American regional cuisine is peppered with examples of "lucky" New Year's Day foods: ham and black-eyed peas in the South, sauerkraut in the Midwest, a dozen grapes in Puerto Rico.
The Pacific Northwest, however, has largely passed on such traditions. Until now. Believing we can use all the luck we can get in 2012, Willamette Week tapped local culinary anthropologist Ken Rubin, who will open the Portland branch of the Natural Epicurean Academy of Culinary Arts in October, to develop our very own lucky New Year's Day dish.
"There are a lot of traditions of lucky foods to eat at the start of the new year," he says. "I wanted something sweet, which is often associated with luck, and something that uses things we have in abundance here."
So here's our own Lucky Bowl, built from beets, kale and lentils. It's vegetarian with an optional meat add-in. ("Perhaps 2012 will usher in a new year where Portland's pork fetish gives way to another food," Rubin says.)
Prepare and consume this meal and you'll live forever, get rich and have lots of sweaty sex. (Or, at least, eat a nice dinner.)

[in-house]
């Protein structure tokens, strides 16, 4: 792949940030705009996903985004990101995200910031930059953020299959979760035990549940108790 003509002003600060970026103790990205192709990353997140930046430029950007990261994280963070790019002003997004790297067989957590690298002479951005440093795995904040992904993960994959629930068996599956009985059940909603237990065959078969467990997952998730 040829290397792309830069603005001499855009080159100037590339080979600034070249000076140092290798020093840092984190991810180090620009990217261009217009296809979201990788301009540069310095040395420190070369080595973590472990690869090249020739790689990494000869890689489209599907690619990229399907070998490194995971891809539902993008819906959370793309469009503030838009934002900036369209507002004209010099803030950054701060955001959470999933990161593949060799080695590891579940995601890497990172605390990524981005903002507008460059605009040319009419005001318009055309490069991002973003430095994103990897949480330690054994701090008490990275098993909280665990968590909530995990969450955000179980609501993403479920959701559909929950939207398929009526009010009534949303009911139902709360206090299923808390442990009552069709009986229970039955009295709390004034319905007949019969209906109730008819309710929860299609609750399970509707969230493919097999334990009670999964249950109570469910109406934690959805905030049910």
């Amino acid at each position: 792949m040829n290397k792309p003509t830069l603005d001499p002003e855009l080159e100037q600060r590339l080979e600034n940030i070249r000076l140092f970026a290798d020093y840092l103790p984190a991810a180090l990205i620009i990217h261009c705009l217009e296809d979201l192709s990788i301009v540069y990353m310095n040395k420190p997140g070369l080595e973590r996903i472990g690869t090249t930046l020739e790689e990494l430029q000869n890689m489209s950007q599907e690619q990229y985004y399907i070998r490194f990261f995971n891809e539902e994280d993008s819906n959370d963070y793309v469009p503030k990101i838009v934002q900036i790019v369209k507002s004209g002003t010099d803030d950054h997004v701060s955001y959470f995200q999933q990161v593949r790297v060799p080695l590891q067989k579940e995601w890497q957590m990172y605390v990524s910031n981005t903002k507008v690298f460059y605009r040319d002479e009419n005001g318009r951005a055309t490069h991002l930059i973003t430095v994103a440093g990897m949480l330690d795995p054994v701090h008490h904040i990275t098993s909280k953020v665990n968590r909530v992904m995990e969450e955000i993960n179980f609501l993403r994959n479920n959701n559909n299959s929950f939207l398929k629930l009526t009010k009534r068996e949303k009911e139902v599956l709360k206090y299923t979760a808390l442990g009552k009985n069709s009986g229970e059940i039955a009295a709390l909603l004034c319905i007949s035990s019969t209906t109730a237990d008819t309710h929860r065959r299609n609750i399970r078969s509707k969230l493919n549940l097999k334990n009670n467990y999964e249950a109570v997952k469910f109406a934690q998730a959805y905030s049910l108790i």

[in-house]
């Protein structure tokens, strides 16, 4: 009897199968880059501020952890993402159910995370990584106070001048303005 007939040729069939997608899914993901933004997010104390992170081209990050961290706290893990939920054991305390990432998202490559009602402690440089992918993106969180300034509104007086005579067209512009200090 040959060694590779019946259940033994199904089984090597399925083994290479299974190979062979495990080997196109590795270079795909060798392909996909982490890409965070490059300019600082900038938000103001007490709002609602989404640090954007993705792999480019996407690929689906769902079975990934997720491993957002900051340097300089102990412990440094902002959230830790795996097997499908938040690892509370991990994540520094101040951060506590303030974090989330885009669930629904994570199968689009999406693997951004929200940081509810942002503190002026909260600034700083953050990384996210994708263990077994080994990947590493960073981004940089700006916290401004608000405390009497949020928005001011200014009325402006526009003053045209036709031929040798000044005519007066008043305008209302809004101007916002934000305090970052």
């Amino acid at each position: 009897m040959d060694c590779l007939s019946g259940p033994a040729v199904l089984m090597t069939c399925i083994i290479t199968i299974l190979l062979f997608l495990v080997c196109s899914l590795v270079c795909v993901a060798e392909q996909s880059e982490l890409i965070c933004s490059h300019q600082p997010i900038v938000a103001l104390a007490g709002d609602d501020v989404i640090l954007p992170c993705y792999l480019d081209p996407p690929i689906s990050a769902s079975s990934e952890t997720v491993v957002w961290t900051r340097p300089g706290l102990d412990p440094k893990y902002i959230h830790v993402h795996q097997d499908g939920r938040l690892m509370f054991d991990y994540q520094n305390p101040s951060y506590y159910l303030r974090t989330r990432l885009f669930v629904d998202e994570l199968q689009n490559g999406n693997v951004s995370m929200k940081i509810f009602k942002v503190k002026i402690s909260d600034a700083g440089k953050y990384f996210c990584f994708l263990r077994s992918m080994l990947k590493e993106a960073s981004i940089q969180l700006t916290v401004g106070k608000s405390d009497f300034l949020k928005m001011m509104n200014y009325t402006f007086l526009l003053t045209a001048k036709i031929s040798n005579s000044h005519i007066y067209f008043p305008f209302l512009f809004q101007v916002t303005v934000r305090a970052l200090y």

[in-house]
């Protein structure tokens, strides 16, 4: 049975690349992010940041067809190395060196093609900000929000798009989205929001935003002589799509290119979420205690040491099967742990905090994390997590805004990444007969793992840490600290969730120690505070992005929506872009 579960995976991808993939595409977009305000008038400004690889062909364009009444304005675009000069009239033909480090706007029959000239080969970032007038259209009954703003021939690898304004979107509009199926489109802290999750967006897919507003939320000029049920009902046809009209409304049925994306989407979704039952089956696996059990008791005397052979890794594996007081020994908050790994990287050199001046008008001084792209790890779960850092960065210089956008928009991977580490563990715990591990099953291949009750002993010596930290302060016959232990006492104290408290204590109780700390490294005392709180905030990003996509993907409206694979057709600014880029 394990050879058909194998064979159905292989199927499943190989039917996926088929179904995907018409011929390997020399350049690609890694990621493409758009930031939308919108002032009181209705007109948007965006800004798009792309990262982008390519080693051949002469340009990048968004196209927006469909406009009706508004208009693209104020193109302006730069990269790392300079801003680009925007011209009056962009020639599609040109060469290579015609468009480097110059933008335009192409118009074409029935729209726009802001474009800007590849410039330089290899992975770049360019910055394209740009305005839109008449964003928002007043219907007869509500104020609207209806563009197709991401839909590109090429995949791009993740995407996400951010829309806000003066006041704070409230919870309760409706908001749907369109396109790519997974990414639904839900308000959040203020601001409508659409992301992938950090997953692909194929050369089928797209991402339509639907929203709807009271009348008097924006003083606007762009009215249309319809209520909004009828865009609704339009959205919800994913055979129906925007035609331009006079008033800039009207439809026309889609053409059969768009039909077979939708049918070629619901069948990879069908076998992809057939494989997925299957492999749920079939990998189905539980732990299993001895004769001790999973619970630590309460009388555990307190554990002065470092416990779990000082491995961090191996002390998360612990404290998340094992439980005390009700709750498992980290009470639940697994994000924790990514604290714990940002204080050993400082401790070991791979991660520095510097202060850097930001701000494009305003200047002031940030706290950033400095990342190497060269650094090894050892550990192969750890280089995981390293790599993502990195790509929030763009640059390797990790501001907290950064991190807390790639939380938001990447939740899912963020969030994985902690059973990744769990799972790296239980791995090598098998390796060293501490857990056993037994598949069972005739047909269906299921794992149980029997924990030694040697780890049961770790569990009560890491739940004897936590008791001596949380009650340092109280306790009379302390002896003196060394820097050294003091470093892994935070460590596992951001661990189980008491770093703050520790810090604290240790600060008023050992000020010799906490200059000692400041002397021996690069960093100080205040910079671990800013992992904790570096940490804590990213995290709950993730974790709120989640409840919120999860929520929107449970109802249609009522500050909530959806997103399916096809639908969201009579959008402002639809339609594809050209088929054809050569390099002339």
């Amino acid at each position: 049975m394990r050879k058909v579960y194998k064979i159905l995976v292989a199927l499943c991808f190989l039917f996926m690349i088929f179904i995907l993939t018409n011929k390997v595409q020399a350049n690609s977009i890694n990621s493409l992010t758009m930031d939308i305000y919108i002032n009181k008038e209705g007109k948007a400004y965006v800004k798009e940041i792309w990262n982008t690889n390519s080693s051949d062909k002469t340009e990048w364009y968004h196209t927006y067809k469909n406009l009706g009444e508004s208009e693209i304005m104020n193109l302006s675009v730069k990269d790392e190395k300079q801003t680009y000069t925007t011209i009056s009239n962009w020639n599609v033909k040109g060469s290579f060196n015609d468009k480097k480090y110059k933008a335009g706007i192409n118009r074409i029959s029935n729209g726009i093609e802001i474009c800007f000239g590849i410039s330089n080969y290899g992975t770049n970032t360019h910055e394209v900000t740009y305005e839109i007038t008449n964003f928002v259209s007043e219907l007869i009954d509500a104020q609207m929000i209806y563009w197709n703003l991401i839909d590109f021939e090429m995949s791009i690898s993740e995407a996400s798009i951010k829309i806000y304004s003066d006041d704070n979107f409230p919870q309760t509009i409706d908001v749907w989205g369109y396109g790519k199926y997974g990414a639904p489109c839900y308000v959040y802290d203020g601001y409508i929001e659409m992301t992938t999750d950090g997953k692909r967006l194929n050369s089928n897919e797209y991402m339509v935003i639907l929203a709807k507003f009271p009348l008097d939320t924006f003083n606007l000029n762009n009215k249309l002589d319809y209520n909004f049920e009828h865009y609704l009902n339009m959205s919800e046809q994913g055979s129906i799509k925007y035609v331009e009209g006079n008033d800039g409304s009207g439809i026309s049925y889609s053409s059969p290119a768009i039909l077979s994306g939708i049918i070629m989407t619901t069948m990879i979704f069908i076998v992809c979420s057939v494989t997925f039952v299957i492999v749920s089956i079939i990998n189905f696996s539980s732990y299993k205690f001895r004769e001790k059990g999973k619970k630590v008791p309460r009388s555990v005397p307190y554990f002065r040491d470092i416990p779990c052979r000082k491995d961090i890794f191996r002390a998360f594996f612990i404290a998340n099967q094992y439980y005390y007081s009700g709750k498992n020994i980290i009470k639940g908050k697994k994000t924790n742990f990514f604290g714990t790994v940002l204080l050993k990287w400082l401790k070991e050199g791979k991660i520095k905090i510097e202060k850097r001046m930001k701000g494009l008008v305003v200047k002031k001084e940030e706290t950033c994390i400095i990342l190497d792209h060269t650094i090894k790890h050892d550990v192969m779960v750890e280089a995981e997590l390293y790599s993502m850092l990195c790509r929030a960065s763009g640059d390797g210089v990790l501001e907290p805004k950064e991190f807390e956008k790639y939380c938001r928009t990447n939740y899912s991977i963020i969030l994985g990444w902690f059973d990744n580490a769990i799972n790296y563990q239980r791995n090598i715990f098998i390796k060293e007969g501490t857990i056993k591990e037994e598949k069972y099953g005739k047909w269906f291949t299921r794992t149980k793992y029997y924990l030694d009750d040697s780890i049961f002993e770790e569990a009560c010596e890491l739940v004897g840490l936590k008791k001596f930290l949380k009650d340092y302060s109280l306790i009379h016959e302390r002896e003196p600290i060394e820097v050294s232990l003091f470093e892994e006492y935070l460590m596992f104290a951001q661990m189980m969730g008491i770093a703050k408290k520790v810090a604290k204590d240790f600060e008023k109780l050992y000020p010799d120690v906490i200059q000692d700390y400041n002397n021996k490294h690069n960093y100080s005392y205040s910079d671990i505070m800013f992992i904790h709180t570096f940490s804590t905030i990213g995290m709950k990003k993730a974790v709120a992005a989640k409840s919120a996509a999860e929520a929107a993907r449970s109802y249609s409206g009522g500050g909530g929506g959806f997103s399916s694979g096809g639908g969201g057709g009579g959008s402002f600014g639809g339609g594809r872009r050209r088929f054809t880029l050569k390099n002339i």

The Lucky Bowl
Serves four as an entree
In a large saucepan, simmer beets in salted water for 25-40 minutes or until fork tender. Drain, cool and slough of beet skins. Slice the peeled beets into 1/4-inch rounds and set aside.
Heat olive oil in a large sauté pan over a medium flame until it shimmers. Add onion and cook for 2-3 minutes to soften. Add vinegar and stir. Add kale, a few handfuls at a time, and cook until just wilted, 2 minutes or so. Add lentils and pears and fold in to incorporate. Reduce heat to low, gently add sliced beets and water or stock to moisten. Cover and cook for 7-10 minutes to allow kale, pears and beets to incorporate and mingle flavors. Season to taste.
SATURDAY DEC. 31